Parathyroidectomy for Secondary Hyperparathyroidism in the Era of Calcimimetics

Authors


Dr Yoshihiro Tominaga, Department of Transplant & Endocrine Surgery, Nagoya Daini Red Cross Hospital, 2-9 Myoken-cho, Showa-ku, Nagoya, Aichi 466-8650, Japan. Email: ytomi@nagoya2.jrc.or.jp

Abstract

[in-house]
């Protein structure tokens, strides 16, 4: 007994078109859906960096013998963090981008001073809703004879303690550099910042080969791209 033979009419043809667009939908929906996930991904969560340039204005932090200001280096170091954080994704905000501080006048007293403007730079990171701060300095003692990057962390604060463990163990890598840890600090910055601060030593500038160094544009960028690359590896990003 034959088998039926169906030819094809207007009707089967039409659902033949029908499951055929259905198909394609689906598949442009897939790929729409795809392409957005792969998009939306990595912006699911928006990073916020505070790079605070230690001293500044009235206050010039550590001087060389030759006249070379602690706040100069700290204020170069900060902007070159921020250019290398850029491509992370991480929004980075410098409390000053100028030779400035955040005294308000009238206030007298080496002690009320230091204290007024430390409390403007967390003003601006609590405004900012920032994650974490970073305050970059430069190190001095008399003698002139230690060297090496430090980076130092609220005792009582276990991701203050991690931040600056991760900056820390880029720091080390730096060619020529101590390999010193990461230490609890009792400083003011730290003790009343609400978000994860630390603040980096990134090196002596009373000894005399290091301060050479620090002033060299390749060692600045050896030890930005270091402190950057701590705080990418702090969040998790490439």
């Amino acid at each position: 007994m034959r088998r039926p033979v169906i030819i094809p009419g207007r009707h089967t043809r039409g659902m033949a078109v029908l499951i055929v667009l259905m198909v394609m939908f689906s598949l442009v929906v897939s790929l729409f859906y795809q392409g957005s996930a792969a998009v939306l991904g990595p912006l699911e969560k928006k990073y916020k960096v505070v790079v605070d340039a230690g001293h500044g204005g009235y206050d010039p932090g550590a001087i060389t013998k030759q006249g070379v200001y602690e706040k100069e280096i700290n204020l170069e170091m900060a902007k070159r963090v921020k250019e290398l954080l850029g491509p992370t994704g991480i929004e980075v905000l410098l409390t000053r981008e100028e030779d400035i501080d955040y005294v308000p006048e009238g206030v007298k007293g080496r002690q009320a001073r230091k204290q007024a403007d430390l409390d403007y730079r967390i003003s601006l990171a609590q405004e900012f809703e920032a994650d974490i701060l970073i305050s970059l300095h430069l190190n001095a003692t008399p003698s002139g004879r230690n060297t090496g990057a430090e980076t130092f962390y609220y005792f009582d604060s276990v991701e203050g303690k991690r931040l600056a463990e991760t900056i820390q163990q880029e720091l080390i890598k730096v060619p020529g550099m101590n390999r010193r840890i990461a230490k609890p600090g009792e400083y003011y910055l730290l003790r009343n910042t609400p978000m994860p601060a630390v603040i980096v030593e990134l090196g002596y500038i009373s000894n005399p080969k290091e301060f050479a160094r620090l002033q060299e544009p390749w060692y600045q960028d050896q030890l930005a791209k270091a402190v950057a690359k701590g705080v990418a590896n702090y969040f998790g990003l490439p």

Secondary hyperparathyroidism (SHPT) is one of the major complications experienced by patients with renal failure. Cinacalcet hydrochloride, a calcimimetic, is a new modality for the treatment of SHPT and is able to suppress a high parathyroid hormone level remarkably well. However, for patients with uncontrollable SHPT while on cinacalcet, those with severe SHPT symptoms and those with difficulty being treated with cinacalcet because of side-effects, parathyroidectomy (PTx) may be indicated as usual. PTx can induce a remarkable improvement in SHPT: postoperative serum phosphorus and calcium levels are easily maintained within their target ranges, quality of life is improved, survival rates are improved and the procedure has high cost-effectiveness, so for the patients with SHPT refractory to conventional vitamin D or vitamin D analog treatment in whom long-term survival is expected, PTx might be a more preferable treatment. On the other hand, cinacalcet is the first choice for patients in whom it is difficult to manage SHPT with PTx. Indications are patients (i) for whom surgery under general anesthesia would be highly invasive; (ii) whose parathyroid glands are located in an area making resection difficult; (iii) in whom the affected parathyroid tissues are difficult to identify; (iv) in whom it is difficult to resect all affected parathyroid tissues; and (v) who have undergone repeated surgery or percutaneous ethanol injection therapy and may develop serious complications such as bilateral recurrent laryngeal nerve paralysis. Cinacalcet may be a rescuer treatment for these patients.

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